This vernacular farmstead in Lunenburg, Vermont has a touch of the Queen Anne style in the turned posts and balusters and scroll-cut brackets of its front porch.
As documented in Thomas Hubka’s wonderful book, “Big House, Little House, Back House, Barn: The Connected Farm Buildings of New England,” this connected farmstead form is found in a northern New England, where it evolved in the second half of the 19th century as farmers in the region attempted to improve efficiency to compete with the growing agriculture of the mid-west.
Regional house types are significant and worthy of preservation as they collectively give the region a distinct character. If enough of them are lost to demolition, neglect, or dramatic alteration, the whole region loses one of the things that sets it apart. As communities become more homogenized by identical commercial chain buildings and cookie cutter houses, the character endowed by their historic buildings becomes more important.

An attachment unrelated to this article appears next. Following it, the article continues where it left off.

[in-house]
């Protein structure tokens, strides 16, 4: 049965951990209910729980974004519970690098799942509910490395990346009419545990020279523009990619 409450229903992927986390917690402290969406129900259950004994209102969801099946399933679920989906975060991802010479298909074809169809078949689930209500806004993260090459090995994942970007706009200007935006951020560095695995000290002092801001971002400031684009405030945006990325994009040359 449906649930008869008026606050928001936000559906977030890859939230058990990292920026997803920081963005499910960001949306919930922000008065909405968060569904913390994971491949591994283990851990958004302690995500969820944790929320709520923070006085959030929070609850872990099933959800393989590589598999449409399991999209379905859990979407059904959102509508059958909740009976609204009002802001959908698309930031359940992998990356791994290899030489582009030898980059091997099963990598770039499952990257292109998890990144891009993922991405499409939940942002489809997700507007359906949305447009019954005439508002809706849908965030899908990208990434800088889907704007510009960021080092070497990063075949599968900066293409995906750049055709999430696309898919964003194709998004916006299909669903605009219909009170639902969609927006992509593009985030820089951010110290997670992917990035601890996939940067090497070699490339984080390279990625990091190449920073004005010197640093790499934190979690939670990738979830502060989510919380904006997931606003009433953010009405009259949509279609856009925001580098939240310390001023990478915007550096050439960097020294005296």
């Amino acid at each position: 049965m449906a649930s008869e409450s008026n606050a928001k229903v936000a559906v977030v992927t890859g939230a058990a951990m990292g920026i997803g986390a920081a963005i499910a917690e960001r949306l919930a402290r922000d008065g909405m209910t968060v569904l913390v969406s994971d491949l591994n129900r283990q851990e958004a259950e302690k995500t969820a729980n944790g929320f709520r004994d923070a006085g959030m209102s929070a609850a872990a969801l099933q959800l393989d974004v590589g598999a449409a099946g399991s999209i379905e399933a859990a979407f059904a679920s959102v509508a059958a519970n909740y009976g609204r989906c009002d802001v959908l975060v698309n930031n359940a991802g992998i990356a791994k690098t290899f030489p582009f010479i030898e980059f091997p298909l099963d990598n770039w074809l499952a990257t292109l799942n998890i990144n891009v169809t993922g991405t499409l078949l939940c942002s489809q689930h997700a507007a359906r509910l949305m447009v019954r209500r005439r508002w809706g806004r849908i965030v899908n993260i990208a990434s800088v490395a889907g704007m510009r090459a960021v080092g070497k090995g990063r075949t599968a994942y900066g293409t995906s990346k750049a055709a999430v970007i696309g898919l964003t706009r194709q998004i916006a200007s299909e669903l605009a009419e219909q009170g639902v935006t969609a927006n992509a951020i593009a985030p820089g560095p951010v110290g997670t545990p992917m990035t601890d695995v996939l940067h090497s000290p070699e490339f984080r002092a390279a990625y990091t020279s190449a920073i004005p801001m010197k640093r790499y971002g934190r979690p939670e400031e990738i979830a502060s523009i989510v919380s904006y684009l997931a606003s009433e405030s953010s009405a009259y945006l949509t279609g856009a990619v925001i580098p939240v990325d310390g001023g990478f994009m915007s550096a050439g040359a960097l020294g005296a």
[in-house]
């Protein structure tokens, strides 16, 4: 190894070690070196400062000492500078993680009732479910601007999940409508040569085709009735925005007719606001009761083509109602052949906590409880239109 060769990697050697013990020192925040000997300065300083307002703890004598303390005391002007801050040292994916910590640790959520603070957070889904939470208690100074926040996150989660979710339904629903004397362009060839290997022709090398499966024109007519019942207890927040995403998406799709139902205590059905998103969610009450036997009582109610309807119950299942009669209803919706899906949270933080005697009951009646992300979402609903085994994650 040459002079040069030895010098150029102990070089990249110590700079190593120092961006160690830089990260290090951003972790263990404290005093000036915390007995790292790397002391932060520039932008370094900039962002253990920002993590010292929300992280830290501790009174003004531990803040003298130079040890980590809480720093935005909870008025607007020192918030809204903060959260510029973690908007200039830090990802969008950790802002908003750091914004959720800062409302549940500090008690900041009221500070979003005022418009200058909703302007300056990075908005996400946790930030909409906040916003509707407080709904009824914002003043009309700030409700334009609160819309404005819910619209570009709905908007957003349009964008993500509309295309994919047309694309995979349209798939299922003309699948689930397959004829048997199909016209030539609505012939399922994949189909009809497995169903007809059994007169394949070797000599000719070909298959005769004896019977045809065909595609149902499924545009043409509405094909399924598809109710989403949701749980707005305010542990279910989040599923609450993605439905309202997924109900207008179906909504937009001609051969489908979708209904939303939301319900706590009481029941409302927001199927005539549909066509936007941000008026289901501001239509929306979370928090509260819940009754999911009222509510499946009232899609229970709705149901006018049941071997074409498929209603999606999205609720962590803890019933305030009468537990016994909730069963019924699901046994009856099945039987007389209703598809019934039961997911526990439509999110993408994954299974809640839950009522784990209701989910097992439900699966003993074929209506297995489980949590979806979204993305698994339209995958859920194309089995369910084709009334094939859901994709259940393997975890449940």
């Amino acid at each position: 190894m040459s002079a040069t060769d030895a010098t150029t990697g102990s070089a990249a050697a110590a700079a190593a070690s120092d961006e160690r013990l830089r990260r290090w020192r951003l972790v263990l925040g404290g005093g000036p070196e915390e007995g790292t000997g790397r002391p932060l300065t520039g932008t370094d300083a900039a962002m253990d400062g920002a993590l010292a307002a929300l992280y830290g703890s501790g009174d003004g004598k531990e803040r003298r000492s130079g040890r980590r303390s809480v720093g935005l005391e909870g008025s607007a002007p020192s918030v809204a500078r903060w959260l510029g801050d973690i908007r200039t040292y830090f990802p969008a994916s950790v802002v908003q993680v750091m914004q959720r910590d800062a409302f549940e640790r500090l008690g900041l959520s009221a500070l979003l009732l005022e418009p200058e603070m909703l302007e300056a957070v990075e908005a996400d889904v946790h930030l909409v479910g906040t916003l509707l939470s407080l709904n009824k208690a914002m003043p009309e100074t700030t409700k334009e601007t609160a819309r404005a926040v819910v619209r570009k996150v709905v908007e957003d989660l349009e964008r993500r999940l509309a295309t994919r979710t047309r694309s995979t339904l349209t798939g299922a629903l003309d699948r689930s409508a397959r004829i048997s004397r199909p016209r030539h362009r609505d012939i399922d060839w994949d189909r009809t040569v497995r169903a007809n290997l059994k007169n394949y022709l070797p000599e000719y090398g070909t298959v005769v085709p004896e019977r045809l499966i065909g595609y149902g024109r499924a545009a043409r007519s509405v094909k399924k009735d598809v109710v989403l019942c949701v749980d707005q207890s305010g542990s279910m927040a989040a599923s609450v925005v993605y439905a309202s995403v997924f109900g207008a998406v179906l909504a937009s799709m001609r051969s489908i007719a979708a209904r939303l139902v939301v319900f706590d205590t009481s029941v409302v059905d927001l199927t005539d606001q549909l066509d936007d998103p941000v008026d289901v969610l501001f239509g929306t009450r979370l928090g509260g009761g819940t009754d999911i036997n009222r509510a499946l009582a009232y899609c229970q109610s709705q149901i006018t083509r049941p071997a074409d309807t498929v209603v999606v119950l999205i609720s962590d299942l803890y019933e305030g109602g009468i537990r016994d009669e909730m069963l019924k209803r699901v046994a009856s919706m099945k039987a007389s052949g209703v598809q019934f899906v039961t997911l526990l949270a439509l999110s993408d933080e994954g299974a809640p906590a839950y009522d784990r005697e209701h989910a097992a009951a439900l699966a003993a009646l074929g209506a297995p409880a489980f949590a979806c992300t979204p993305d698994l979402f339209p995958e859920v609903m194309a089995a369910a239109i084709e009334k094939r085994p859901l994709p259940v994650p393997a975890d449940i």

Identifying how a house has changed over time is important when planning a restoration/rehabilitation and is explored in depth in Chapter 2 of “Restoring Your Historic House, The Comprehensive Guide for Homeowners.”
The 720 page award-winning and best-selling hardcover book is now available in bookstores nationwide and from online retailers.
Signed and personalized copies are only available in our shop, https://yourhistorichouse.com/shop/.
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